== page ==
A controversial weight-loss study found the best way to shed flab is to do it fast, The (Sydney) Daily Telegraph reported Friday.
Dietitian Katrina Purcell presented a study to an international obesity conference in Stockholm this week which defied conventional wisdom that "slow and steady" was the best way to permanently ditch those muffin tops.
"Surprisingly and against current beliefs this study shows rapid weight loss appears to be superior to gradual weight loss in achieving target weight," she said.
Her results found 78 percent of those on the rapid diet achieved the target loss of 15 percent of their body weight within the period, while only 48 percent of those on the gradual diet met their target.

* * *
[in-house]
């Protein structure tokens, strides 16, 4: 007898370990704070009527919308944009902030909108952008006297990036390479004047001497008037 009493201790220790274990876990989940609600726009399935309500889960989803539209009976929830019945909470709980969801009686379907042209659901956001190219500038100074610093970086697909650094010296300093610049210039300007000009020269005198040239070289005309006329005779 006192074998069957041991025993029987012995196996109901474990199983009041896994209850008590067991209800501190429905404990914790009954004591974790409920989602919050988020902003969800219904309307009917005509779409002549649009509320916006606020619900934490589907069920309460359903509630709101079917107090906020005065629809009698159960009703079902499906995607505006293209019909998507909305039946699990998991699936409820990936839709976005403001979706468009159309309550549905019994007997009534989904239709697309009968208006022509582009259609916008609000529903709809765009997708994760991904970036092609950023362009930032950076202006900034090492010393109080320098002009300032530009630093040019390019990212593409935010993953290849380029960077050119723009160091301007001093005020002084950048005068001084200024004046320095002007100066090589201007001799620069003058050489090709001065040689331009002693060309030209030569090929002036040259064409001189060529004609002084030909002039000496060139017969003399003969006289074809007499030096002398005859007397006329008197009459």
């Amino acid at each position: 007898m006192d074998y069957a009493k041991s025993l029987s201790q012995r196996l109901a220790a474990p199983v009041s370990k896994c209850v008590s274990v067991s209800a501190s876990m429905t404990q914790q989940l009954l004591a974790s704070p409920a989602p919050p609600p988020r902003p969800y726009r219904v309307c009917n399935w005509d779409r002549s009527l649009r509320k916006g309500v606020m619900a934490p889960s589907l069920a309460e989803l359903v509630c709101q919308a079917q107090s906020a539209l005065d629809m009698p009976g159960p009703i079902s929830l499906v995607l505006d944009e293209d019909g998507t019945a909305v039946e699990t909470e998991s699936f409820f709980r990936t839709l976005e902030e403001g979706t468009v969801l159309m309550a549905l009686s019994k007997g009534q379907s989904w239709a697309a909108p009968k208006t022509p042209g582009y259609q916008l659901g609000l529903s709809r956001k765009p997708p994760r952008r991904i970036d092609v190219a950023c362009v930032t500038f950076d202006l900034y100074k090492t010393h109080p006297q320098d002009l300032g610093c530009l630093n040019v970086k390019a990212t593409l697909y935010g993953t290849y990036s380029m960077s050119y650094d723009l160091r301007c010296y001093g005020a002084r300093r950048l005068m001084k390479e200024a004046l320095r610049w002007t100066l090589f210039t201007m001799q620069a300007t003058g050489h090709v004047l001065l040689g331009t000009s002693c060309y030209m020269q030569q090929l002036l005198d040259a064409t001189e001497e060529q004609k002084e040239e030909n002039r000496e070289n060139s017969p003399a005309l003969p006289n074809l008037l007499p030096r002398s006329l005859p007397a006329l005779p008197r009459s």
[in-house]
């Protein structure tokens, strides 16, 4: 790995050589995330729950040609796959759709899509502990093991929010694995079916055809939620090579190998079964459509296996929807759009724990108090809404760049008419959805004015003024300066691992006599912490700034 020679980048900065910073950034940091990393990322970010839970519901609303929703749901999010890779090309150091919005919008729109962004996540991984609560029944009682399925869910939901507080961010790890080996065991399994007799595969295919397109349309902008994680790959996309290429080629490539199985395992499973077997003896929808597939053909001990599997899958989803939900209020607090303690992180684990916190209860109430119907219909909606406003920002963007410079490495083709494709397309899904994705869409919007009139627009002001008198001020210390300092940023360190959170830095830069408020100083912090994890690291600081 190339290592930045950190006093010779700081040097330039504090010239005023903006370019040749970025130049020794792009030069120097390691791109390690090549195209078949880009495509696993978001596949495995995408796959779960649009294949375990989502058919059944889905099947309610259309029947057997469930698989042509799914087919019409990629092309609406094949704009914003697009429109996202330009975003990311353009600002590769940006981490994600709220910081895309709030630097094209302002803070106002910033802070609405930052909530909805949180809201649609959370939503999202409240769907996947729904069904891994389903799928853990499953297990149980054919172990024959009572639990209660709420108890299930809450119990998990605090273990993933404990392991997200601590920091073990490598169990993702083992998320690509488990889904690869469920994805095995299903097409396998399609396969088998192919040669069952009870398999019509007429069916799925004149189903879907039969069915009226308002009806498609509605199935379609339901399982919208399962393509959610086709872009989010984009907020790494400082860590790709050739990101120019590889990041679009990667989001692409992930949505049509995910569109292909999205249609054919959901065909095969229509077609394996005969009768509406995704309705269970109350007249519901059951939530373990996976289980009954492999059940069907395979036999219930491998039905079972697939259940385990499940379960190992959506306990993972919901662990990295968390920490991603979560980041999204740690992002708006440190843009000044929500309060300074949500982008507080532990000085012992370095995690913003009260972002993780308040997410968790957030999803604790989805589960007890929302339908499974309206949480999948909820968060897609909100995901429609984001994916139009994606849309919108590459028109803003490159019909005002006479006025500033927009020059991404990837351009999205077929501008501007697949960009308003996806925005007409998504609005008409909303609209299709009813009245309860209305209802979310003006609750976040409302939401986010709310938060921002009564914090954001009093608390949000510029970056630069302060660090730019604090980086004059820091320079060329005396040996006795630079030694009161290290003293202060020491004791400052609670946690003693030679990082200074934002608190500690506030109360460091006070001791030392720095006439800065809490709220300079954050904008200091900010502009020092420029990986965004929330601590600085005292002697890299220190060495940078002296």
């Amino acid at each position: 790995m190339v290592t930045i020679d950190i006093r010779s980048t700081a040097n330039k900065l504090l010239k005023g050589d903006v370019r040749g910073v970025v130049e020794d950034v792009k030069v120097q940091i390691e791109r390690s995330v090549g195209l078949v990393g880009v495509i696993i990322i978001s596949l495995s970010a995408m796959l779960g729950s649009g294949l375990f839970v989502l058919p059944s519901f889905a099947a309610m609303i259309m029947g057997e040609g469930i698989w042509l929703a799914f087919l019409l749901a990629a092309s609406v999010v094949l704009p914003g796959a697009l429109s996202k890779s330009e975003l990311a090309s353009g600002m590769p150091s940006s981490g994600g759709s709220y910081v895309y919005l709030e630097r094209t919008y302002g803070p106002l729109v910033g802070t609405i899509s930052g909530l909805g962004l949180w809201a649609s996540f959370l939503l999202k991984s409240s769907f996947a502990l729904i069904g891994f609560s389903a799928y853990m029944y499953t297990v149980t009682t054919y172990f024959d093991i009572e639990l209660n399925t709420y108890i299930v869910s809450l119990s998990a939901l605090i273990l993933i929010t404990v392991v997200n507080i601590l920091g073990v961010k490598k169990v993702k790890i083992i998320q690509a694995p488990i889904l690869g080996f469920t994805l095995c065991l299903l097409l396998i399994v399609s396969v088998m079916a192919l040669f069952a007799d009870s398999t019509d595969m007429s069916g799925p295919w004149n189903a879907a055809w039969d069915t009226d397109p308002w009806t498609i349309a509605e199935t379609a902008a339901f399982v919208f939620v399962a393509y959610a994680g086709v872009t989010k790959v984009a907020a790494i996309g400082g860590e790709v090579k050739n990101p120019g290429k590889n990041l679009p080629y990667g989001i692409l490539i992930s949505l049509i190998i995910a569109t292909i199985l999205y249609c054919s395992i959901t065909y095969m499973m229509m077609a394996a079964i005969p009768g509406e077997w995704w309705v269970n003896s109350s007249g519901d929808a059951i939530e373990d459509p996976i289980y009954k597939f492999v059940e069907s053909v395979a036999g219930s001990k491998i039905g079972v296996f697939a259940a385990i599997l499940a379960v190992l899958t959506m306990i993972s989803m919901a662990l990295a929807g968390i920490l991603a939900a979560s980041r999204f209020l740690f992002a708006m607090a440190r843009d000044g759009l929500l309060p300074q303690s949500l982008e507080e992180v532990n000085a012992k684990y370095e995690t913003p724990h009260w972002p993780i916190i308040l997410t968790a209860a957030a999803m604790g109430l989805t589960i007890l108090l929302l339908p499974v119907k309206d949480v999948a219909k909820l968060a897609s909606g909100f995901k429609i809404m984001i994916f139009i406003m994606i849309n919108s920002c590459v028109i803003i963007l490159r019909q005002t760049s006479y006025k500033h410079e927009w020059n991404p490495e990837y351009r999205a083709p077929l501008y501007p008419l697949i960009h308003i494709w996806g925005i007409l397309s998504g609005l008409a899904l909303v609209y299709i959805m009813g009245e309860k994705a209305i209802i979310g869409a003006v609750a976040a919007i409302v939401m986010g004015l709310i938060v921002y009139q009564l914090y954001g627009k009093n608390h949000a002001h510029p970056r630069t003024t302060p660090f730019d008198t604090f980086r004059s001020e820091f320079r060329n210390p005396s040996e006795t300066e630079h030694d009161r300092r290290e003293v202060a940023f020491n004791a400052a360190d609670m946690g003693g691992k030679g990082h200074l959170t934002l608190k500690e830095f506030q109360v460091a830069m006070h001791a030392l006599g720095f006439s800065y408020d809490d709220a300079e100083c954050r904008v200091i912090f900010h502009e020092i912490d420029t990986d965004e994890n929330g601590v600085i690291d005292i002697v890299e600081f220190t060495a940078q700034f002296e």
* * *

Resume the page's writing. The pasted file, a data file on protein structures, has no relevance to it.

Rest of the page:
In fact, four people on the gradual diet gave up before the end of the experiment, compared with only one in the rapid diet group.
Purcell said one explanation could be psychological, with those achieving big weekly results remaining more motivated. The dietitian, however, warned against crash diets, in which weight was lost very quickly by slashing calories. "Don't do it by yourself, do it with a dietitian," she cautioned.
Dietitians Association of Australia spokeswoman Melanie McGrice said the heavier you were, the easier it was to shed weight quickly.
But she warned that "what you lost" was more important, with crash diets likely to strip the body of muscle tone and water than targeting fat cells.
"If you're going to go on a diet where you're losing weight quite quickly, you need to maintain your nutritional requirements," she said.
"Research has shown if the weight is lost slowly you keep it off."
Conventional weight-loss wisdom holds the quicker it comes off, the quicker it returns — with interest — so Purcell plans to follow her subjects over the next three years to see which of the two groups best maintains their target weight.